More than half of Scots do not know all the ways HIV is transmitted, according to a new study.
One in 10 (11%) wrongly believe it can be passed by kissing while a small percentage think it can be spread by sharing a glass (3%) or touching a public toilet seat (2%).
The findings were released as part of a campaign by the charity Waverley Care to tackle the stigma around HIV in Scotland, where it affects almost 6,000 people.
The Always Hear campaign is being backed by singer Annie Lennox.
She said: “Stigma is one of the biggest challenges facing the diagnosis and treatment of HIV in Scotland and around the world today. HIV treatment has improved dramatically over the last 20 years, but discrimination of the condition still means that people are scared to get tested.
“HIV stigma fuels people’s fear to test, which in turn leads to new infections as people don’t know whether they have HIV or not. That’s why I’m backing Waverley Care’s ‘Always Hear’ campaign to tackle the myths and stigma surrounding HIV in a bid to stop new infections and improve life for people living with the condition today.”
The survey found that there was a lack of general knowledge about HIV.
More than a quarter (23%) of those questioned are unaware that someone with the disease can live for more than 20 years while 15% mistakenly think someone with HIV cannot have a baby who is HIV negative.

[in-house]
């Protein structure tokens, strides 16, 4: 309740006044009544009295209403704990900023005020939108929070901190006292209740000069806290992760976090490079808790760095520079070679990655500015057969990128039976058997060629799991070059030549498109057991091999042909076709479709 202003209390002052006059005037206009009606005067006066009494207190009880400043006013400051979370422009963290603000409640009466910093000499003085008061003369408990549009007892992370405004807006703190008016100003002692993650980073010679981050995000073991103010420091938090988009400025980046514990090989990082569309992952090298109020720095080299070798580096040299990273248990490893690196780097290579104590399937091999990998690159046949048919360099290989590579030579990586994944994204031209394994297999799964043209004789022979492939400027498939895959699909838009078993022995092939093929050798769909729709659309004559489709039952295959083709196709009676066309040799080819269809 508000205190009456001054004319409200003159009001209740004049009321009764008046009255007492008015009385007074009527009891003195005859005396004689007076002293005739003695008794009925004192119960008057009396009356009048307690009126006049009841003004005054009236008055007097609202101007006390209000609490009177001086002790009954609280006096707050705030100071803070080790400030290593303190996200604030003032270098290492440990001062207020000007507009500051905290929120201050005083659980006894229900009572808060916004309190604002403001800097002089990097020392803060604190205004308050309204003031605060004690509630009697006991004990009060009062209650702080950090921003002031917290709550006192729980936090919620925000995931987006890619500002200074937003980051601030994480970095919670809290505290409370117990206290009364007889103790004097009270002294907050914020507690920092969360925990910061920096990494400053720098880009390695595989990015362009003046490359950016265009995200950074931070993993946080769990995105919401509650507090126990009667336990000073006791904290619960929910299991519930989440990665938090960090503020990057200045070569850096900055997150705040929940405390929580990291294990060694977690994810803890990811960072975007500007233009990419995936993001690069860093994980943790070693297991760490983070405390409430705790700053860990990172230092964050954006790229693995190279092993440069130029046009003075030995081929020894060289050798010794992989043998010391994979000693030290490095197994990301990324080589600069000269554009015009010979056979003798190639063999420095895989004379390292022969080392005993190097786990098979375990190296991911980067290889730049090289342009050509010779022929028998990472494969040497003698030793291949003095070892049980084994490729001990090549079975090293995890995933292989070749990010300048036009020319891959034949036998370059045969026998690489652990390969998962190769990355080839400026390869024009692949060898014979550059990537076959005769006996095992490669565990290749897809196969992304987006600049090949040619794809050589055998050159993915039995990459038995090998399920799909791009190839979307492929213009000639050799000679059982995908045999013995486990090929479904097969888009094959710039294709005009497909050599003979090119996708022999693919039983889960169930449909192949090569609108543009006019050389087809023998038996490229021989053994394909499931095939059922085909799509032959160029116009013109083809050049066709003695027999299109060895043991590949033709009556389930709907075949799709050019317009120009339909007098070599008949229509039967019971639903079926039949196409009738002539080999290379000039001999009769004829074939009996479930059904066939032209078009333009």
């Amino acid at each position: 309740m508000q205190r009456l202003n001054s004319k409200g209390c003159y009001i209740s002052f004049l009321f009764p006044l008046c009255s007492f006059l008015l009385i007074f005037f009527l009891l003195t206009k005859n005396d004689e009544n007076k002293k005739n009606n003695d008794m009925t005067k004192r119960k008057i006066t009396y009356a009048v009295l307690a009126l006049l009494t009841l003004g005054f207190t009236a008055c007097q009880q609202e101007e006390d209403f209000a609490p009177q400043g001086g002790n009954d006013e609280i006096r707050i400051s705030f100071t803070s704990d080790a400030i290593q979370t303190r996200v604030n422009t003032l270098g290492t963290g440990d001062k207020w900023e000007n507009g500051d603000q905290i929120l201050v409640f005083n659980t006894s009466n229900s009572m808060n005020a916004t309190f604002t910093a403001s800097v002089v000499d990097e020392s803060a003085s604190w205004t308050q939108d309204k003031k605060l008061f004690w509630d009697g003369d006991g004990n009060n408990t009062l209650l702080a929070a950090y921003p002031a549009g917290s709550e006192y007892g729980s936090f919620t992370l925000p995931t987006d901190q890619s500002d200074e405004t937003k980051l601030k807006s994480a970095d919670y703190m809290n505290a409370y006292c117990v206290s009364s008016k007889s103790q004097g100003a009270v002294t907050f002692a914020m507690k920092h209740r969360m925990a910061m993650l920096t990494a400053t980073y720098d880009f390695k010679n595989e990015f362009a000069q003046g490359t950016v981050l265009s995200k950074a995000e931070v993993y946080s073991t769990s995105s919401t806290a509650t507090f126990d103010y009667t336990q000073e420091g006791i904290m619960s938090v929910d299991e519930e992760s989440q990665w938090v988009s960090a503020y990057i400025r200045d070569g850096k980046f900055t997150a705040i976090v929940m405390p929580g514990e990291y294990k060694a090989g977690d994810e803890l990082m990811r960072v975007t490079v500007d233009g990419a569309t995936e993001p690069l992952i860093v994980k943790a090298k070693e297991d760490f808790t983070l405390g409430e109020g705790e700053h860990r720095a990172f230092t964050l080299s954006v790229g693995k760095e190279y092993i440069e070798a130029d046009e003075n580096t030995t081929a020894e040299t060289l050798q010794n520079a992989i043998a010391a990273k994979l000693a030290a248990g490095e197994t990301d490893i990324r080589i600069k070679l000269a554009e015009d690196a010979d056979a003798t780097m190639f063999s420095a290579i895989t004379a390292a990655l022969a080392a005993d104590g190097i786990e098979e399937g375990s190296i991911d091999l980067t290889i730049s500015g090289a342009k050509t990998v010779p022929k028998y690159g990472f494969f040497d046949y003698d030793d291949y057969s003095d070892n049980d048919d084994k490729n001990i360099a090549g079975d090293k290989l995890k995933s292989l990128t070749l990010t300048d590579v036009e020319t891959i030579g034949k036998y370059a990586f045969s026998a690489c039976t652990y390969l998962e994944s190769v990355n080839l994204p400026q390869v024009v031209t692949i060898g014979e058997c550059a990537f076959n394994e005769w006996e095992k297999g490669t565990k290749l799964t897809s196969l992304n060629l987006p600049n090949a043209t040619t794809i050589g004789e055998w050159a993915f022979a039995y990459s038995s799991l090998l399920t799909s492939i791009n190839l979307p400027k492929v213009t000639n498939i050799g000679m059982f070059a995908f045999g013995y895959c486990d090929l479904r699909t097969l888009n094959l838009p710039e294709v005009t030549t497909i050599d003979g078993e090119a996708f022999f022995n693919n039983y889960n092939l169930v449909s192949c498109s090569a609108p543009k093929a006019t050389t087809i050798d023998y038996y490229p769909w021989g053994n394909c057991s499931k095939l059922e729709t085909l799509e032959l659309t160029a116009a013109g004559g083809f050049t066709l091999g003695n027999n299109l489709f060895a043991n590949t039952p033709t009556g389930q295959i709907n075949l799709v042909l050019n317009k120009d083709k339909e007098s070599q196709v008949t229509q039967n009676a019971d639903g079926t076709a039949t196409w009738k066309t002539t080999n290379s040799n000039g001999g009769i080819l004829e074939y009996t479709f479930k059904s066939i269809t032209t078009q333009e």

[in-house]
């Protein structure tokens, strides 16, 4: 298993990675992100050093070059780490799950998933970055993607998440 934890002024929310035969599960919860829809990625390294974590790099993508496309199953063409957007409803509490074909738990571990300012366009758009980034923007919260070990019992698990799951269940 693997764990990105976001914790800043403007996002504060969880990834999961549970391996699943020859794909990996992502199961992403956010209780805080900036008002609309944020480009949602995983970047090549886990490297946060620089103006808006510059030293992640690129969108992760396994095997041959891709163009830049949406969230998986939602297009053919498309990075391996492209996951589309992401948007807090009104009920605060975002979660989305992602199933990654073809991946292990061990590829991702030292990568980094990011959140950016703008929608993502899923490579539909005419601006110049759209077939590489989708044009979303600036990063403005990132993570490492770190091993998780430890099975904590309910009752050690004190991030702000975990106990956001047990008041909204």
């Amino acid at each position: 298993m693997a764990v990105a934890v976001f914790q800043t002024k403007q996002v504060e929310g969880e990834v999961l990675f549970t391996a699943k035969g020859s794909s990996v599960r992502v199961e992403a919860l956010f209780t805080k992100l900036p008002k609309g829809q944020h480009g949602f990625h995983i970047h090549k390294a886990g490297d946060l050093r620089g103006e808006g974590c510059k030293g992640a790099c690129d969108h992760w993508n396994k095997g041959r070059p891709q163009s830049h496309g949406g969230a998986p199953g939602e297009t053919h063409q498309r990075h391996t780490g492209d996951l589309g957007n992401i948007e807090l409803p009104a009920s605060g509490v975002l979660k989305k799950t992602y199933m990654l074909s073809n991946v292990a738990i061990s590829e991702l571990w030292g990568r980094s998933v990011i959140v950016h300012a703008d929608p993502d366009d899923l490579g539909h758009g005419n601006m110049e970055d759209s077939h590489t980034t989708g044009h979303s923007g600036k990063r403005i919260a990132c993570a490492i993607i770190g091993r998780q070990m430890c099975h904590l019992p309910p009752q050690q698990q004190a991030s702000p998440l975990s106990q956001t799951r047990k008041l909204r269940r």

However the study, conducted by YouGov, found that the majority of people (87%) have sympathy for those with the disease and nearly three quarters (74%) think more needs to be done to tackle stigma and prejudice against people living with HIV in Scotland.
The Always Hear campaign, funded by the Scottish Government, aims to raise awareness of HIV and tackle the stigma and discrimination surrounding it.
Grant Sugden, Waverley Care’s chief executive, said: “It’s hugely positive to see that the majority of Scots have supportive attitudes towards people living with HIV, and feel that more needs to be done to get rid of the stigma and discrimination that prevails in our society. However, these new findings prove that there are still awareness gaps about HIV in Scotland, which needs to be addressed.
“More often than not, stigma and discrimination stems from an unfounded fear of infection due to a lack of knowledge about HIV. As indicated in our survey, more people in Scotland need to learn the facts.
“With almost 6,000 people living with HIV in Scotland, it’s vital that more time and effort is spent educating the public so that we can hear the truth about HIV, eradicate the fear and ultimately put an end to the stigma that surrounds the condition. We hope these new findings today, and Annie’s support make the public think about their own attitudes so that we can move closer to achieving a Scottish society free from HIV stigma.”
The online survey of 1,083 adults was carried out between 28 and 30 October.